Sun Editorial: Hard Rock for a hard-luck city

A new casino in AC is great, but diverse entertainment options are critical

The recent announcement the former Taj Mahal in Atlantic City will become the Hard Rock Hotel and Casino was met with cheers. And why not? The city has been decimated in recent years. The announcement of a $375 million investment and the creation of thousands of jobs indeed is great news — at least in the short term.

We say the short term because, well, wasn’t it almost universally accepted that, a few years ago, Atlantic City had too many casinos? That almost halving the number of casinos since 2014 was a matter of right-sizing? That fewer casinos — now only seven — meant less cannibalization of remaining customers?

So now the answer is to open another casino? Maybe even two casinos, if the old Revel also reopens as one?

We’re all for economic investment in Atlantic City. And we like many of the non-gaming ideas, from water parks to video gaming experiences, special events and more because, to stick with the gambling parlance, putting all of your chips on gambling as an economic revival tool isn’t smart.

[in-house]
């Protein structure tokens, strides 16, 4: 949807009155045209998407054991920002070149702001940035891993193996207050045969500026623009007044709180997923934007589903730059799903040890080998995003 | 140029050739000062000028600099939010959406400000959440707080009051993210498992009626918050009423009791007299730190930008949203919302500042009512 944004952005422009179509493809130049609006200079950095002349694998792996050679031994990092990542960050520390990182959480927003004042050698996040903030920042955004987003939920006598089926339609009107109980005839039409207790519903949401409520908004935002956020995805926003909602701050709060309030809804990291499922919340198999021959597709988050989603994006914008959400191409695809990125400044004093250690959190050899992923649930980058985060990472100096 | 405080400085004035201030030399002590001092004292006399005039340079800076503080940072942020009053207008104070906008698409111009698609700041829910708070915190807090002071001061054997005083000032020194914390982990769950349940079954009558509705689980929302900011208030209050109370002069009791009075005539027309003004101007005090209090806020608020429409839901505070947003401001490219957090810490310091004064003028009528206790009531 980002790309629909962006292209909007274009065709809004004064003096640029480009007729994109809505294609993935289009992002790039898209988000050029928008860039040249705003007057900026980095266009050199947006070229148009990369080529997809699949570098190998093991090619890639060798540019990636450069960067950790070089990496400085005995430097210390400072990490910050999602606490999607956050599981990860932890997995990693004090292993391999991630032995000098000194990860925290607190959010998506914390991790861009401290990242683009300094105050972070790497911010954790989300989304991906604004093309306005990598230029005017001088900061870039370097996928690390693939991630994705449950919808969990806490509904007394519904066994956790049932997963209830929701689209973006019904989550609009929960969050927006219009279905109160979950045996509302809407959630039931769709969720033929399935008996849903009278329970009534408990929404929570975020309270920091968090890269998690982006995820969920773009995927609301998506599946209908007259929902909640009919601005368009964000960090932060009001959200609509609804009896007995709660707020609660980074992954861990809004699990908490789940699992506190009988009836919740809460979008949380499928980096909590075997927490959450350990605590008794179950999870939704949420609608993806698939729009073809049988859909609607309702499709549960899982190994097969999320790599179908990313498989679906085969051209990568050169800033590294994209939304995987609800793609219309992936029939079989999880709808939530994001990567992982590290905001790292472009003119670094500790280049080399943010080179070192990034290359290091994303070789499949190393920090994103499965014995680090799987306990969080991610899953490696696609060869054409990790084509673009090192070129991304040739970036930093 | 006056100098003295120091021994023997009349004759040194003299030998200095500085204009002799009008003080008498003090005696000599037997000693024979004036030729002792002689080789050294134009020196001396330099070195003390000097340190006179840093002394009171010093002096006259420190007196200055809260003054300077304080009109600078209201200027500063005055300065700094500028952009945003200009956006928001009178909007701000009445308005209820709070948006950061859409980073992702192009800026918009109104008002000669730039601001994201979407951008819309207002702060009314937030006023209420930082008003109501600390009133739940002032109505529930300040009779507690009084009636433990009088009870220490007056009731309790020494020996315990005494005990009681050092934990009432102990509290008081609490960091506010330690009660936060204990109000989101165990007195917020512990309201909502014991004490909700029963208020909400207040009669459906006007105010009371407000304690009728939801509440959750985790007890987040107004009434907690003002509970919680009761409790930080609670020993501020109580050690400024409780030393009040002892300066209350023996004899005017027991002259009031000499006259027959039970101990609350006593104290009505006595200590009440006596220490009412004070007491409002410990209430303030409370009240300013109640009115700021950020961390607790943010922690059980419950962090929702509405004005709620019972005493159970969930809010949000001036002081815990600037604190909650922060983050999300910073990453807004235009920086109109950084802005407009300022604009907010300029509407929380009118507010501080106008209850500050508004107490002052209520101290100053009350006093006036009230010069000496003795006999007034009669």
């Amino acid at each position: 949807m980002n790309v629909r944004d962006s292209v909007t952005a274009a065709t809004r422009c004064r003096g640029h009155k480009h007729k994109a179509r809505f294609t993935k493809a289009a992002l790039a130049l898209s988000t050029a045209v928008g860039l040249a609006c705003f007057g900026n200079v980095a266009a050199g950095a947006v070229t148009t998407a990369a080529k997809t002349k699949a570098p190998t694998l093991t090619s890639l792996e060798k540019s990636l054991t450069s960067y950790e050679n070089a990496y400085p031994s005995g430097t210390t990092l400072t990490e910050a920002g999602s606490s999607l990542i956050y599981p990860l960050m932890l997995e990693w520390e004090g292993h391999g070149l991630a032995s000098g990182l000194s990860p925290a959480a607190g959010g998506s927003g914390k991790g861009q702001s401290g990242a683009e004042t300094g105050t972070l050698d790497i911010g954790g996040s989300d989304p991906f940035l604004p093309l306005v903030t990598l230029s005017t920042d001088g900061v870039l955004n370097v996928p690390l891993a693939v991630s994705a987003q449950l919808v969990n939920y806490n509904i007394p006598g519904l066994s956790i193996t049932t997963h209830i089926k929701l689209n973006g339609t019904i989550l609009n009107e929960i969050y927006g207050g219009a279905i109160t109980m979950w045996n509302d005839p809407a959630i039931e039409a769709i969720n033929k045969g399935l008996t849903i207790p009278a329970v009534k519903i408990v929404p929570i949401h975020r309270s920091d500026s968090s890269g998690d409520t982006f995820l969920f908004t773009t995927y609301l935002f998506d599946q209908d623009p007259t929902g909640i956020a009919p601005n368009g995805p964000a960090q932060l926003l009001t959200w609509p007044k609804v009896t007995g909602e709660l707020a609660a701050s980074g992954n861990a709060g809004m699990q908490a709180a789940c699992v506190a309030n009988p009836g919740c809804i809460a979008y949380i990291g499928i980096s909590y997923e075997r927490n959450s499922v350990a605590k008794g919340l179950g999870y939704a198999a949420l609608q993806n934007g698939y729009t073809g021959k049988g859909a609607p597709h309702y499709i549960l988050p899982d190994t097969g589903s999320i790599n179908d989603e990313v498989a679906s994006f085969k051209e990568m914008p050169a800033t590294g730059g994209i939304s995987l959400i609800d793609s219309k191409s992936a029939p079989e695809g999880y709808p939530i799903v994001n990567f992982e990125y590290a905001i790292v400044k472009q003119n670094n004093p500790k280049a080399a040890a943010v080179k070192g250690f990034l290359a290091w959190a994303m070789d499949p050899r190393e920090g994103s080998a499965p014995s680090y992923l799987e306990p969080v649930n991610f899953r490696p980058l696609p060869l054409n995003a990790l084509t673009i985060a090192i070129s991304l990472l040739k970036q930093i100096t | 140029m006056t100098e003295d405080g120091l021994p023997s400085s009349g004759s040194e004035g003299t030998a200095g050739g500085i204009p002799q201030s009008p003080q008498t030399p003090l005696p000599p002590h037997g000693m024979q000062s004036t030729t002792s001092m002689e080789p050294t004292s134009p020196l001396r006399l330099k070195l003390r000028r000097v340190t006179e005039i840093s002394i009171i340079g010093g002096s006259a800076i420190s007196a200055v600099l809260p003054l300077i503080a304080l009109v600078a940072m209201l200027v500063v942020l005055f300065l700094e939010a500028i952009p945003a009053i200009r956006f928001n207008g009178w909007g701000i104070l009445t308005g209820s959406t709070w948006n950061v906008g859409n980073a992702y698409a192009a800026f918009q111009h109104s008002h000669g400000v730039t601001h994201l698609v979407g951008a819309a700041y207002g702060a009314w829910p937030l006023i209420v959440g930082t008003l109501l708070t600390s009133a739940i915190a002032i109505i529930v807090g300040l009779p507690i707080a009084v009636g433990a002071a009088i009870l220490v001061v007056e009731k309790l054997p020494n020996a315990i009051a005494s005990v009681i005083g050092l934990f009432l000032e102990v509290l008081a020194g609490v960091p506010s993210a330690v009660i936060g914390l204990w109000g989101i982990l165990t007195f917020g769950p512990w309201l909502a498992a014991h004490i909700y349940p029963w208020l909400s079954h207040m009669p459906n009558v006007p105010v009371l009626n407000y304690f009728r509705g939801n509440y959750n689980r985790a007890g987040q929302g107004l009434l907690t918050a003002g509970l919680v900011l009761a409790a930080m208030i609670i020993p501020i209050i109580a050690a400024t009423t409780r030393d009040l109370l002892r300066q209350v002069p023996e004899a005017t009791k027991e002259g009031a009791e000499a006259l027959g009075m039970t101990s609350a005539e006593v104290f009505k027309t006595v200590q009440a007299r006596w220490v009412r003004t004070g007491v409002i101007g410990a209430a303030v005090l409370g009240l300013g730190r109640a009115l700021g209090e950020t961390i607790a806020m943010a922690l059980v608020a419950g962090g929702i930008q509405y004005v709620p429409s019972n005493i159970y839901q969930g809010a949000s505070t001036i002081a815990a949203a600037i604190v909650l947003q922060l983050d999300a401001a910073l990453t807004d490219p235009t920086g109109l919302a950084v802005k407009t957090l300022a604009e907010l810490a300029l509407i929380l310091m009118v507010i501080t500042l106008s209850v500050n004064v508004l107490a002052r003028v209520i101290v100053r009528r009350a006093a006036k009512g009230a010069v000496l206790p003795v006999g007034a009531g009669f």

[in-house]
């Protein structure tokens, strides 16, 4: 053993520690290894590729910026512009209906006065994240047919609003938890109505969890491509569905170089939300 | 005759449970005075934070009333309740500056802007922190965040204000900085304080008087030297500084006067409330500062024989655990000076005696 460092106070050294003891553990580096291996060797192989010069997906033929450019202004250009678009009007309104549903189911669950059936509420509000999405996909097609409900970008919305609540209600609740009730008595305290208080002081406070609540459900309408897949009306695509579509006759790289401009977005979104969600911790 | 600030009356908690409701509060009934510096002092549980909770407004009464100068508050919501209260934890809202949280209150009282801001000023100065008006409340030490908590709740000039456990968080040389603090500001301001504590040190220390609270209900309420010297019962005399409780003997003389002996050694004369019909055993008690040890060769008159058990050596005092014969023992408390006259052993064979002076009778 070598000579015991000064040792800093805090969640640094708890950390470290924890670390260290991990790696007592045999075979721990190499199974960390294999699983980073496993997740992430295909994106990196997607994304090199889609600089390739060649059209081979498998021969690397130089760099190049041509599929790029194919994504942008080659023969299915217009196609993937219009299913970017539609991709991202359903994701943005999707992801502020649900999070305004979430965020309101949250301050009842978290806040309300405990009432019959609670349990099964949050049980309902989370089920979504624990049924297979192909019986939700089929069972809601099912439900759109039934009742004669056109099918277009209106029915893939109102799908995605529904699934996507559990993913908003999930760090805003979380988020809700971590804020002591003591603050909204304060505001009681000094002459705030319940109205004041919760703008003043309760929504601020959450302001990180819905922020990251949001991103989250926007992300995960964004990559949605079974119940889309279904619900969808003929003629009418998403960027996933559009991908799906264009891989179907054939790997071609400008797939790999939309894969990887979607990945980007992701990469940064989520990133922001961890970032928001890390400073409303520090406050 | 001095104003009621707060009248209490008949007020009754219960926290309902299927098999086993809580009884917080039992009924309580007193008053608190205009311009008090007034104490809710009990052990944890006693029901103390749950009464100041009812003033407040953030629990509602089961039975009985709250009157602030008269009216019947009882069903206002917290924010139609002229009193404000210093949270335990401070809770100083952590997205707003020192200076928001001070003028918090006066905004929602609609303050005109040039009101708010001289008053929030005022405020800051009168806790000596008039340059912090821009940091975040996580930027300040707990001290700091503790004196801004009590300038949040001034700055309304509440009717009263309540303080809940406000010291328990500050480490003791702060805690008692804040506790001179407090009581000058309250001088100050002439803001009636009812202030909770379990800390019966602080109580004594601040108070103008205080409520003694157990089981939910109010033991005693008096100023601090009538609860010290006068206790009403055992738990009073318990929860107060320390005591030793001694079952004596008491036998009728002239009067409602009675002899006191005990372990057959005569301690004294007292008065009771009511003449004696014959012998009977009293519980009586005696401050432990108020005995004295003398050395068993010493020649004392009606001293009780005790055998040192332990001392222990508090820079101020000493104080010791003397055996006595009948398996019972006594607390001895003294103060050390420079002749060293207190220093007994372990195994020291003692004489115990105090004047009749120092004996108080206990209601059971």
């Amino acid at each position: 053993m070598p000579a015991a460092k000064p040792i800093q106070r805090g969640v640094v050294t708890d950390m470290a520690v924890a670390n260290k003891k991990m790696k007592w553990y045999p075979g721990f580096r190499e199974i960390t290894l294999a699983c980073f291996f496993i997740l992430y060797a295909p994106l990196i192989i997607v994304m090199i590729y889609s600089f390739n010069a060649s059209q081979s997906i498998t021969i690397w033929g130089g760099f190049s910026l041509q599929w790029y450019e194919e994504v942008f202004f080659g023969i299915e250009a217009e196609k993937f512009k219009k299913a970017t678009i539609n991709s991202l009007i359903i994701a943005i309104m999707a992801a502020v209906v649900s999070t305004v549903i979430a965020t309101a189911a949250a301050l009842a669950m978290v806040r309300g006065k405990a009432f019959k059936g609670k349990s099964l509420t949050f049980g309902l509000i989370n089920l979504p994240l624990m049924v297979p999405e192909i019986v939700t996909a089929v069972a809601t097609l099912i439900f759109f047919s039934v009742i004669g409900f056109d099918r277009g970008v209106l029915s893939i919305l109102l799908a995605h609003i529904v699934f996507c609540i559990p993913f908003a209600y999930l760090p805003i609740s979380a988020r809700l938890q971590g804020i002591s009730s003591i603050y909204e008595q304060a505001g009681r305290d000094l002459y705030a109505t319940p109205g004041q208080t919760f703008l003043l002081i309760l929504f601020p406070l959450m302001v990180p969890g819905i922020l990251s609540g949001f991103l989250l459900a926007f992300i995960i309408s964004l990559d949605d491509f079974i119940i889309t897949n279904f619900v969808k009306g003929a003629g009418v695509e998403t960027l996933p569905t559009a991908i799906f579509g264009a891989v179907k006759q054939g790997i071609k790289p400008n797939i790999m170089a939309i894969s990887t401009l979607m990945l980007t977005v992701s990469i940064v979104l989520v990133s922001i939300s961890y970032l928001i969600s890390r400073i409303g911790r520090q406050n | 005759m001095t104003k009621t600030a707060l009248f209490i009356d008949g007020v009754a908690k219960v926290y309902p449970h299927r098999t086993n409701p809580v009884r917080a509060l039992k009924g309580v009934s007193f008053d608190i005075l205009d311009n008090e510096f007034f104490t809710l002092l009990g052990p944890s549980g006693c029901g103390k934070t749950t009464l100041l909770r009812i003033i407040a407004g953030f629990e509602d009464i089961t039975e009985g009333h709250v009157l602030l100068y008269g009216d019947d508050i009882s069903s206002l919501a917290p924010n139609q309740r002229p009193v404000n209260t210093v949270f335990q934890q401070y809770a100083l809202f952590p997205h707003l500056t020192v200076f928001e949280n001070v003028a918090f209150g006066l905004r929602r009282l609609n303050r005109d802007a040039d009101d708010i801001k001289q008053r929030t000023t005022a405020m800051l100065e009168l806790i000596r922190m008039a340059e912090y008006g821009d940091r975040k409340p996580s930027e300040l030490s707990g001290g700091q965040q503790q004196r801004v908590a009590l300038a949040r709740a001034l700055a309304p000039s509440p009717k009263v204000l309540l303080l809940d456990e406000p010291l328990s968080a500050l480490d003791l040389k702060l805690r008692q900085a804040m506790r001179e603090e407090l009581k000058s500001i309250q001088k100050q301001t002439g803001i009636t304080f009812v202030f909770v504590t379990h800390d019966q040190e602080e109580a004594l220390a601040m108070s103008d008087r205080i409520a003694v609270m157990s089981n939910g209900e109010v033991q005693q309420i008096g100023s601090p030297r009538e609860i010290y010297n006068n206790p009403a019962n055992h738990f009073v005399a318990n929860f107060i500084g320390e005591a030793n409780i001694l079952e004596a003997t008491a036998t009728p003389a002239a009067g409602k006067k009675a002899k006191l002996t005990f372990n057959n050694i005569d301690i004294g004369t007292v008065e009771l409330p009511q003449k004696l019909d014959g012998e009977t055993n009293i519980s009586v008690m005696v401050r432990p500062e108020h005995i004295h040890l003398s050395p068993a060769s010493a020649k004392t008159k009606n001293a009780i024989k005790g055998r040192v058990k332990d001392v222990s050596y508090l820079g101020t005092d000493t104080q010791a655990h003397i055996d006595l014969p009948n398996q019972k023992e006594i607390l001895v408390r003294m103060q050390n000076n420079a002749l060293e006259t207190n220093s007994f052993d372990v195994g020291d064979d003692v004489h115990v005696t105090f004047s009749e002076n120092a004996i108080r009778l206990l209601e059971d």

Las Vegas has learned that lesson. Since the millenium, non-gaming revenue has outpaced gaming revenue in that town. Casino operators have found more and more people would rather dance the nights — and days — away at mega-clubs or visit lavish pools than sit in front of a slot machine. Big drinks, fancy dinners and activities such as ziplining are part of the Vegas experience now, because that’s where the money is.

Another reason to diversify: the challenges to traditional casino gambling haven’t gone away and may be getting stronger. The casinos in surrounding states are still there. Internet gambling is growing. Hardcore gamblers, those who would visit AC just for the roll of the dice or the spin of the slot wheels, have many other options.

Hard Rock’s announcement indeed should be celebrated. Atlantic City has had more than enough bad economic news in recent years. Too many hard-working people lost their jobs.

But don’t just turn back the clock a few years and expect a different result this time. Diversity is critical.